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Supply Chain Sustainability Report

Oct. 3, 2022
A new report finds that 80% of supply chain professionals are making ESG a priority, but many are facing challenges in their quest to operate and source more sustainably.

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As organizations, governments and individual consumers continue to place a higher emphasis on environmental, social and corporate governance (ESG), supply chain executives are placing a bigger emphasis on their own companies’ ESG initiatives. According to a new

2022 Supply Chain Sustainability Report from EY Consulting, turning ideas into action on the ESG front isn’t as straightforward as it may look.

The good news is that 80% of supply chain executives are increasing their focus on ESG, but organizations still struggle to embark on their sustainability journeys. “At a time when climate change is increasingly impacting supply chains,” EY reports, “one-third of respondents lacked a business case for sustainable supply chains and nearly one in five did not have a supply chain strategy or know where to begin.”

Other key report findings include:

  • Almost one in five (19%) companies don’t have a sustainability strategy or know where to begin.
  • Almost half (49%) lack an integrated scorecard to measure supply chain sustainability results.
  • More than half (53%) find it difficult to manage what they can’t measure, including traceability, visibility and disclosures.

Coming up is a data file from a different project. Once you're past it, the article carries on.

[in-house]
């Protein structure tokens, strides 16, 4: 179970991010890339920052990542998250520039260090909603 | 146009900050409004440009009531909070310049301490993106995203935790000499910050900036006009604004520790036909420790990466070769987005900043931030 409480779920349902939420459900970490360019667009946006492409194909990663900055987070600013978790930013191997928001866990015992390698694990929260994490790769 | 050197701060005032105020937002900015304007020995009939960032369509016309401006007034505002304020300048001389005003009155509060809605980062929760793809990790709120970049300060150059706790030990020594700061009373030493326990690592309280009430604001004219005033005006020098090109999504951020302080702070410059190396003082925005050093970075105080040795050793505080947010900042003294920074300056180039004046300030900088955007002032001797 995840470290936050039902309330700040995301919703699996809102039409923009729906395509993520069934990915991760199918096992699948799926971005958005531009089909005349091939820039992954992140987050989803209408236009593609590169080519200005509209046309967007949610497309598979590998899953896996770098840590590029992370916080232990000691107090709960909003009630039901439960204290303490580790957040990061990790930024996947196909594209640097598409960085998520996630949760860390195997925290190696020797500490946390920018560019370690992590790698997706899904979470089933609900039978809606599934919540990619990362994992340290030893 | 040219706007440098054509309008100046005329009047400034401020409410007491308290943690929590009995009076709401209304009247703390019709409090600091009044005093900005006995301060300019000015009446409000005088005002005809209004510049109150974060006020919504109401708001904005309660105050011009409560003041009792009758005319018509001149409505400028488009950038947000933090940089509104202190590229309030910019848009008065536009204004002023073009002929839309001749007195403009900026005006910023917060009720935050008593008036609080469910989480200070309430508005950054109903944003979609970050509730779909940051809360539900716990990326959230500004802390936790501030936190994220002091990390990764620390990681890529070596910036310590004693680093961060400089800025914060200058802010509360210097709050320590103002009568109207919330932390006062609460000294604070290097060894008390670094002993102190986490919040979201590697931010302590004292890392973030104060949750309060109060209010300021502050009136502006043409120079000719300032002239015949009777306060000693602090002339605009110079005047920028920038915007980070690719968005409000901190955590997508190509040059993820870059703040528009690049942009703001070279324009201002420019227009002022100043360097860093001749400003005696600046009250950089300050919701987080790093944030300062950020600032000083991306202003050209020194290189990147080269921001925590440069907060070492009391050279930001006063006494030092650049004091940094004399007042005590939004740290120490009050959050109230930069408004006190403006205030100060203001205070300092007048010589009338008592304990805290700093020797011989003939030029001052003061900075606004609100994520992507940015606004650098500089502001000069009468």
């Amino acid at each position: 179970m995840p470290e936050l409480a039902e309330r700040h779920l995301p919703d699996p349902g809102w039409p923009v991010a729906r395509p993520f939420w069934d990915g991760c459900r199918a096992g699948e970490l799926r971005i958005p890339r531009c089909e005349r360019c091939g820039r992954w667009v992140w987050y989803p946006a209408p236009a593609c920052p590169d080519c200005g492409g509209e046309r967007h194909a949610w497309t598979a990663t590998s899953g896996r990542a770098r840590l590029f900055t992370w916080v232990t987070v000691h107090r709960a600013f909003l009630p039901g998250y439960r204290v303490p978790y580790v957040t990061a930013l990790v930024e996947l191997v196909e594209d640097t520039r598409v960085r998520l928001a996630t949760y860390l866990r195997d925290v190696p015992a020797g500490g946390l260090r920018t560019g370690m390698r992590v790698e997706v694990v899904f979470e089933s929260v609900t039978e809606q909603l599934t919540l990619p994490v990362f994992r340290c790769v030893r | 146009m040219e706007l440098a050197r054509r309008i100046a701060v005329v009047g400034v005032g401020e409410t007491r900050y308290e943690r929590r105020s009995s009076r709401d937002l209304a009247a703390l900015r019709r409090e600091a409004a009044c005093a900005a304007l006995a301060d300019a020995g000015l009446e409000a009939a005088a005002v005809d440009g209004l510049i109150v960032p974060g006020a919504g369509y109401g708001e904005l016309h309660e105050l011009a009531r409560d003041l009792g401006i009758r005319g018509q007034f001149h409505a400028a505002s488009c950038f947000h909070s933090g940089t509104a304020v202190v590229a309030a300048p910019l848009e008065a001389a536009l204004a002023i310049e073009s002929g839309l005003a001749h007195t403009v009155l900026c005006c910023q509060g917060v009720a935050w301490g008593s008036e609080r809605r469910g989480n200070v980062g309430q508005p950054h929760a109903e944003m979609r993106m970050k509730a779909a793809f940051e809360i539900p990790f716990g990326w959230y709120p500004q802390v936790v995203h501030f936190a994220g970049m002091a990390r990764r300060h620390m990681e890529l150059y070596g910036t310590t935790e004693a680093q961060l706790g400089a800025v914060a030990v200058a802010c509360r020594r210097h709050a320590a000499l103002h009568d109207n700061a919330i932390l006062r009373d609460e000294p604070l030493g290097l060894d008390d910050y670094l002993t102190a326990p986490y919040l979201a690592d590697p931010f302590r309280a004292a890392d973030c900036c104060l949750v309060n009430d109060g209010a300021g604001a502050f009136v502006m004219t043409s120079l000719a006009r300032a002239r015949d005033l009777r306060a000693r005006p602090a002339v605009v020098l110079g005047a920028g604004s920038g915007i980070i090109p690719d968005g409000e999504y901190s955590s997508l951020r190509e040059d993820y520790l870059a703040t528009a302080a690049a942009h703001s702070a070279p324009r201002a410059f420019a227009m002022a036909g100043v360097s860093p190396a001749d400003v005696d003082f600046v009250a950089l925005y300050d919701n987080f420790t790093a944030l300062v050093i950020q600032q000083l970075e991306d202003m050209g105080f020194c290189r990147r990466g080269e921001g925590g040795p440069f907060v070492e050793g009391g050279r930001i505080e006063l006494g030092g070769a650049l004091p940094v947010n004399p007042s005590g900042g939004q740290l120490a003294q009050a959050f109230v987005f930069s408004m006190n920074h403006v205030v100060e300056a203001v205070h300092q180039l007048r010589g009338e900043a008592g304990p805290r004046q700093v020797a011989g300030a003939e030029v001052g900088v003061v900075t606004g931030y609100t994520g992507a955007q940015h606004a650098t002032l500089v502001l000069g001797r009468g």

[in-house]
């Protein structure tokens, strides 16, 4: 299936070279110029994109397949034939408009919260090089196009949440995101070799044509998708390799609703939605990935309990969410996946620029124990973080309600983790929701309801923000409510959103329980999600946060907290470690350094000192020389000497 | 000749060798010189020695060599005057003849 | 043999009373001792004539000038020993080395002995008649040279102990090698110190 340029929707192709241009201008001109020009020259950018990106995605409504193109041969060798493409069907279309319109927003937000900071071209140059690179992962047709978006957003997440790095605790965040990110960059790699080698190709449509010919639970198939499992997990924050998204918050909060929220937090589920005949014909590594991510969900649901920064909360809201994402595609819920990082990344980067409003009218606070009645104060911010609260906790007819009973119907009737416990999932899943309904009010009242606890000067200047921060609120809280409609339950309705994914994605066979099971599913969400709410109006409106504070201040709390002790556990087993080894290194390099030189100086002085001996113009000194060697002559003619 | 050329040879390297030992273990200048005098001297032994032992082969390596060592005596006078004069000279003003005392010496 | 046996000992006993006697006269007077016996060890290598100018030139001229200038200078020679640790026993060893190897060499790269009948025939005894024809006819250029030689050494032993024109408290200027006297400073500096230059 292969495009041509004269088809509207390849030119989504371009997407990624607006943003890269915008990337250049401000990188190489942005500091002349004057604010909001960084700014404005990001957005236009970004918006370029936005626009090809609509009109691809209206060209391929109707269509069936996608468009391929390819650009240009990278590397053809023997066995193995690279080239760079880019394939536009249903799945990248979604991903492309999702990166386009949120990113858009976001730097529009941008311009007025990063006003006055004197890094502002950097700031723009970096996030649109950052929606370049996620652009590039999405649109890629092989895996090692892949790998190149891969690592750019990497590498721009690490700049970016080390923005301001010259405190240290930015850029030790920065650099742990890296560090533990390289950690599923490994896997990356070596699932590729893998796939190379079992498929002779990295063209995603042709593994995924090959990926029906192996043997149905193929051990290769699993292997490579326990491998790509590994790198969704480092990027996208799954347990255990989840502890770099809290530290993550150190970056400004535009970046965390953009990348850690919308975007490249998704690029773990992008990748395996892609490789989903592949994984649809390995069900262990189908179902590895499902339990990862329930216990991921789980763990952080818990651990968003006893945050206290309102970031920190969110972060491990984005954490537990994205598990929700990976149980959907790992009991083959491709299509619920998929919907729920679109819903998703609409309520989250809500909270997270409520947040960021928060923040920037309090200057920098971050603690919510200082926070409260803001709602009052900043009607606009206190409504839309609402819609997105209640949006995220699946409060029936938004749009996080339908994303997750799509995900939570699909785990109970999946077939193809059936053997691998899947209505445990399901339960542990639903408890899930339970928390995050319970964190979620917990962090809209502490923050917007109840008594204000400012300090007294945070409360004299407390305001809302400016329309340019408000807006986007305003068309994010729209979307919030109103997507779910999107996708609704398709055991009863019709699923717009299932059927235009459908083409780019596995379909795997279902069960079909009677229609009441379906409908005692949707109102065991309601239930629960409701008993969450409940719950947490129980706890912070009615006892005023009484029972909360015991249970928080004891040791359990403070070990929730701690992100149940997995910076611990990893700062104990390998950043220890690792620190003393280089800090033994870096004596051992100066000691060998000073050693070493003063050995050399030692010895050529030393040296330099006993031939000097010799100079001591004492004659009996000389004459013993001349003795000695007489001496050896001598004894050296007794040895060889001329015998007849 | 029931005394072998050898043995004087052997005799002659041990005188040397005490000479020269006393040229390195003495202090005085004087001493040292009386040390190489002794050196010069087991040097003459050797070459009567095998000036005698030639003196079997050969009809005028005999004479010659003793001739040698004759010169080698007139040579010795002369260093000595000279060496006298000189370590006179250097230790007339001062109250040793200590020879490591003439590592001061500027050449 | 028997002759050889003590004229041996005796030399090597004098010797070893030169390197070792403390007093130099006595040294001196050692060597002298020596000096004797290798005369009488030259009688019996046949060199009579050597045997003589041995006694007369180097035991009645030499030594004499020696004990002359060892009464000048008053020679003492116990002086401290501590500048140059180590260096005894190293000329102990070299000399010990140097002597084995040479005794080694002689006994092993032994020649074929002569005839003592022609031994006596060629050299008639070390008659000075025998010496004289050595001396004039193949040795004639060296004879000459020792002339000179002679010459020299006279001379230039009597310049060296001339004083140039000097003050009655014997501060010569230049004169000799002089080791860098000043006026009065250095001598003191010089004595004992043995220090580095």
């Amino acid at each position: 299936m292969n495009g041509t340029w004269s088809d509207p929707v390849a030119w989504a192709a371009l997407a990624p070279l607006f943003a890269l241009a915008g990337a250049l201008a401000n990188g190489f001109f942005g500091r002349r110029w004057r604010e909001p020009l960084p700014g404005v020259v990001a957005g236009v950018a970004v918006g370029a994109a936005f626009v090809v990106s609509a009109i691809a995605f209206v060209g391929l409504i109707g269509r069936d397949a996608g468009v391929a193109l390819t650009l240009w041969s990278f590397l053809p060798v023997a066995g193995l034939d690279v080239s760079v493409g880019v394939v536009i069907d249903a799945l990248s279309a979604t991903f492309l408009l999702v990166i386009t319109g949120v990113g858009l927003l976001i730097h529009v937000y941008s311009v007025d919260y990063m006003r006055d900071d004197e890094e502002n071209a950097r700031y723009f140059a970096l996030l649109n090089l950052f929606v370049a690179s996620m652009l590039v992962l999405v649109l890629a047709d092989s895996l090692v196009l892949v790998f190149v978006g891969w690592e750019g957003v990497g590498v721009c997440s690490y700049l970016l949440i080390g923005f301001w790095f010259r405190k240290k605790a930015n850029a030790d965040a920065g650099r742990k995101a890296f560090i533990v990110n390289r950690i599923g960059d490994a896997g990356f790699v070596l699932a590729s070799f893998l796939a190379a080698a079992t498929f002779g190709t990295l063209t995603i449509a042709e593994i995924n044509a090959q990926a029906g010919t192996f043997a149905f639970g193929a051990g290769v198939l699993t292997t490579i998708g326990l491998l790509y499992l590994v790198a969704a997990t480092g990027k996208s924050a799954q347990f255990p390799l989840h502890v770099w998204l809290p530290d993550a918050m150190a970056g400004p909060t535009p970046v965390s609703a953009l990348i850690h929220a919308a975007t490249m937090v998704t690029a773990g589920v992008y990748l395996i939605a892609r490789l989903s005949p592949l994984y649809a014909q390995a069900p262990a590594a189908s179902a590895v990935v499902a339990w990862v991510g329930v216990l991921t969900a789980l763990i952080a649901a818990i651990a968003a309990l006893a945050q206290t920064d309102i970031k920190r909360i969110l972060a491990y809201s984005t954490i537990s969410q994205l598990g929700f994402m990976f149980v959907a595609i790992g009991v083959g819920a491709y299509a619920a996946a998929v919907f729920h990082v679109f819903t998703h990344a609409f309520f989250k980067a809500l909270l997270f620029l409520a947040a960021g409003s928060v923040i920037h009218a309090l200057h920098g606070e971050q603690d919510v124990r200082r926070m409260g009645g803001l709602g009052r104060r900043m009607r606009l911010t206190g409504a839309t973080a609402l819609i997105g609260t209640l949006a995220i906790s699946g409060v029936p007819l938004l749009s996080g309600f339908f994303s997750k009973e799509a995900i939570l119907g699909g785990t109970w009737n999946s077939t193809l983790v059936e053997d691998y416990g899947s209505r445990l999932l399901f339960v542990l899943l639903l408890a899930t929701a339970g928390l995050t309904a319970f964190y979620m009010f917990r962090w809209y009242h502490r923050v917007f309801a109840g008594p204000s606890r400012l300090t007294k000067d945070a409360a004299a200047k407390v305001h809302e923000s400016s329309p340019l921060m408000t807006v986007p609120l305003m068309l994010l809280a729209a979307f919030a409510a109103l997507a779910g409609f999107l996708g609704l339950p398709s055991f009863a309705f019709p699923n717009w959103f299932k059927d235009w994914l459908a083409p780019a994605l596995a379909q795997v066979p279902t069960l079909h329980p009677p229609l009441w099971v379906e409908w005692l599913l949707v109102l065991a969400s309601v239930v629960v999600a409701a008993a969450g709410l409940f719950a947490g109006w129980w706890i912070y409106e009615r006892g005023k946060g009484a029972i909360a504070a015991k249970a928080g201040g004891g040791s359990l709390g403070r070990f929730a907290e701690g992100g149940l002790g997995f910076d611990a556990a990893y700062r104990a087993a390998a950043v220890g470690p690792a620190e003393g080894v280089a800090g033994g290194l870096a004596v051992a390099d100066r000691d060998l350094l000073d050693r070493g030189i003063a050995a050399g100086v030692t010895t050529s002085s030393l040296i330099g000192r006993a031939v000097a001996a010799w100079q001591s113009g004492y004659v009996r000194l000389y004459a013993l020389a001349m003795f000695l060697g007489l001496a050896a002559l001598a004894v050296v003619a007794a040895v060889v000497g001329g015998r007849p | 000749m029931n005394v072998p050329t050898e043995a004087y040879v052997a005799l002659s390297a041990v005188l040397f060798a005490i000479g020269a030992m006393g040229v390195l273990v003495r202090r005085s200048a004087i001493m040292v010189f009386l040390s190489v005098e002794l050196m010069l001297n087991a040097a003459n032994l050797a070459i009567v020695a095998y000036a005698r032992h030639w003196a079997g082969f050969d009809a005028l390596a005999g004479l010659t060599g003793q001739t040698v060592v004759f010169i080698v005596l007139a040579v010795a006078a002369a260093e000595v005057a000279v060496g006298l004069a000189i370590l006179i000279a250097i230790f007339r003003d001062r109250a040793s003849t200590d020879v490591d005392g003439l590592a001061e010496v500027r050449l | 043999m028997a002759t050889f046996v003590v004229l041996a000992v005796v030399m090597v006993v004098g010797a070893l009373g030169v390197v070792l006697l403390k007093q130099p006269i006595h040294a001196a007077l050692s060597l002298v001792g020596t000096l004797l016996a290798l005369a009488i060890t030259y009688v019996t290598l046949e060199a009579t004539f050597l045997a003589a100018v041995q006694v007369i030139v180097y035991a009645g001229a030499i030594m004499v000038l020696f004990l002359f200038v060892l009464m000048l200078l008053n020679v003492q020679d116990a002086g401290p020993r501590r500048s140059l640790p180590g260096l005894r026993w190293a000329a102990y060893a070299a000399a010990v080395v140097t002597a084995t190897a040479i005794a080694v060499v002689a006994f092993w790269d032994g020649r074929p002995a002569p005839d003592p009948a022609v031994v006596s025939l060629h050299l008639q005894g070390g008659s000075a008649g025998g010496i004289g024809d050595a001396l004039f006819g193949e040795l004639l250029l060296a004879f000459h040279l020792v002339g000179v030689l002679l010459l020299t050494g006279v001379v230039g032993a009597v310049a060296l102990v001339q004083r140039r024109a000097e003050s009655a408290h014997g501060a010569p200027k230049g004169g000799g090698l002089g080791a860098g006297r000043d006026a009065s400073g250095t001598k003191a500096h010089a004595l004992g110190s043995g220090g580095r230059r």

According to EY, supply chain leaders expect to see positive business impacts in their supply chain sustainability initiatives within the next 1-3 years. For example, 70% have already seen or expect to see increased revenue and 55% expect to see better management of operational risks.

Also, 40% expect their employees to experience an improved quality of life (as a result of their employers’ focus on ESG), 44% anticipate increased customer loyalty and 31% believe their ESG commitments will contribute to decreased employee turnover, EY reports.

5 Ways to Start Now

The EY 2022 Supply Chain Sustainability Report surveyed 525 senior supply chain executives from large organizations across North, Central and South America. In its report, EY outlines five recommendations that supply chain executives can use to jumpstart their supply chain sustainability programs. They are:

  1. Identify the current gaps: Understand current sustainability performance and examine how the current supply chain design supports (or does not support) the organization-wide sustainability commitments and goals.
  2. Improve visibility and traceability: Deploy technology and improve processes for broader data sharing with suppliers.
  3. Expand the business case: Include drivers beyond cost savings—e.g., increased revenues, market share, reduced risk, customer loyalty and talent proposition.
  4. Broaden your focus and prioritize: For sustainability, look beyond procurement to other functions in the supply chain such as manufacturing, logistics and product design.
  5. Leverage incentives: Leverage available tax incentives and grants to fund future initiatives.

“Despite having a long-term vision for ESG, supply chain executives struggle to embark on a sustainability journey due to lack of visibility from the products and services they source to their distribution centers and delivery operations,” said Raj Sharma, EY Americas Consulting vice chair, in a press release.

“Customers today are not only concerned with why products aren’t available on the store shelves,” Sharma added, “but they are asking tough questions about a company’s sustainable sourcing, working conditions of suppliers and much more.”

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About the Author

Bridget McCrea | Contributing Writer | Supply Chain Connect

Bridget McCrea is a freelance writer who covers business and technology for various publications.